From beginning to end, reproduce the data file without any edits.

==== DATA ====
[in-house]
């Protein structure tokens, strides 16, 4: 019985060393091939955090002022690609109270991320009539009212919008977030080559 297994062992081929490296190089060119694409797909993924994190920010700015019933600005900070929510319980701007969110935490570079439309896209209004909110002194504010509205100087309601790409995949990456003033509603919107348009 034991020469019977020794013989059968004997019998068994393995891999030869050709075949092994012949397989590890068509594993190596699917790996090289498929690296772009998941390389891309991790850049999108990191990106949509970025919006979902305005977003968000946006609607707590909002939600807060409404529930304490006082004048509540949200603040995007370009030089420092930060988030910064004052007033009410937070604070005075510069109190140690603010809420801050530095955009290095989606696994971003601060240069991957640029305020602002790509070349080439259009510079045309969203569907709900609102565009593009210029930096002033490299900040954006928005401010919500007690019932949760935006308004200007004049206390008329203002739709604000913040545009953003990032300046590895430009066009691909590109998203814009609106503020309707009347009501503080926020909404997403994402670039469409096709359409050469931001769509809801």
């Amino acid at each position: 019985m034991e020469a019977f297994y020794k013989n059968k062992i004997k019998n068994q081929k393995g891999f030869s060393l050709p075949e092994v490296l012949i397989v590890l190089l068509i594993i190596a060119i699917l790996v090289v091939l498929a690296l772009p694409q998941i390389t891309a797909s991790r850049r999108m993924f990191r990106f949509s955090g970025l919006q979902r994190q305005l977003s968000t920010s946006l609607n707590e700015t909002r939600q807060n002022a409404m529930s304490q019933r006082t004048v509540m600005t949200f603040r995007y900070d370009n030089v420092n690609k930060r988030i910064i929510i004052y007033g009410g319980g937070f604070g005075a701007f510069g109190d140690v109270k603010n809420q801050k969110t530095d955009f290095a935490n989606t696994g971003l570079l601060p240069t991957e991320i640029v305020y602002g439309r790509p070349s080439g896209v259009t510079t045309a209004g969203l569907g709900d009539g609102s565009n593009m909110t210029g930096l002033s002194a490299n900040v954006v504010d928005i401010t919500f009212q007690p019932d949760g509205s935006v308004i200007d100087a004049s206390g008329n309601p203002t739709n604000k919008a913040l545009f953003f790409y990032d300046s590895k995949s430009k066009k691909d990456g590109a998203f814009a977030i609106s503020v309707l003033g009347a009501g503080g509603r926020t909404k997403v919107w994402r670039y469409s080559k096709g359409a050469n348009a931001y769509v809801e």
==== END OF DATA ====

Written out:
[in-house]
């Protein structure tokens, strides 16, 4: 019985060393091939955090002022690609109270991320009539009212919008977030080559 297994062992081929490296190089060119694409797909993924994190920010700015019933600005900070929510319980701007969110935490570079439309896209209004909110002194504010509205100087309601790409995949990456003033509603919107348009 034991020469019977020794013989059968004997019998068994393995891999030869050709075949092994012949397989590890068509594993190596699917790996090289498929690296772009998941390389891309991790850049999108990191990106949509970025919006979902305005977003968000946006609607707590909002939600807060409404529930304490006082004048509540949200603040995007370009030089420092930060988030910064004052007033009410937070604070005075510069109190140690603010809420801050530095955009290095989606696994971003601060240069991957640029305020602002790509070349080439259009510079045309969203569907709900609102565009593009210029930096002033490299900040954006928005401010919500007690019932949760935006308004200007004049206390008329203002739709604000913040545009953003990032300046590895430009066009691909590109998203814009609106503020309707009347009501503080926020909404997403994402670039469409096709359409050469931001769509809801």
């Amino acid at each position: 019985m034991e020469a019977f297994y020794k013989n059968k062992i004997k019998n068994q081929k393995g891999f030869s060393l050709p075949e092994v490296l012949i397989v590890l190089l068509i594993i190596a060119i699917l790996v090289v091939l498929a690296l772009p694409q998941i390389t891309a797909s991790r850049r999108m993924f990191r990106f949509s955090g970025l919006q979902r994190q305005l977003s968000t920010s946006l609607n707590e700015t909002r939600q807060n002022a409404m529930s304490q019933r006082t004048v509540m600005t949200f603040r995007y900070d370009n030089v420092n690609k930060r988030i910064i929510i004052y007033g009410g319980g937070f604070g005075a701007f510069g109190d140690v109270k603010n809420q801050k969110t530095d955009f290095a935490n989606t696994g971003l570079l601060p240069t991957e991320i640029v305020y602002g439309r790509p070349s080439g896209v259009t510079t045309a209004g969203l569907g709900d009539g609102s565009n593009m909110t210029g930096l002033s002194a490299n900040v954006v504010d928005i401010t919500f009212q007690p019932d949760g509205s935006v308004i200007d100087a004049s206390g008329n309601p203002t739709n604000k919008a913040l545009f953003f790409y990032d300046s590895k995949s430009k066009k691909d990456g590109a998203f814009a977030i609106s503020v309707l003033g009347a009501g503080g509603r926020t909404k997403v919107w994402r670039y469409s080559k096709g359409a050469n348009a931001y769509v809801e």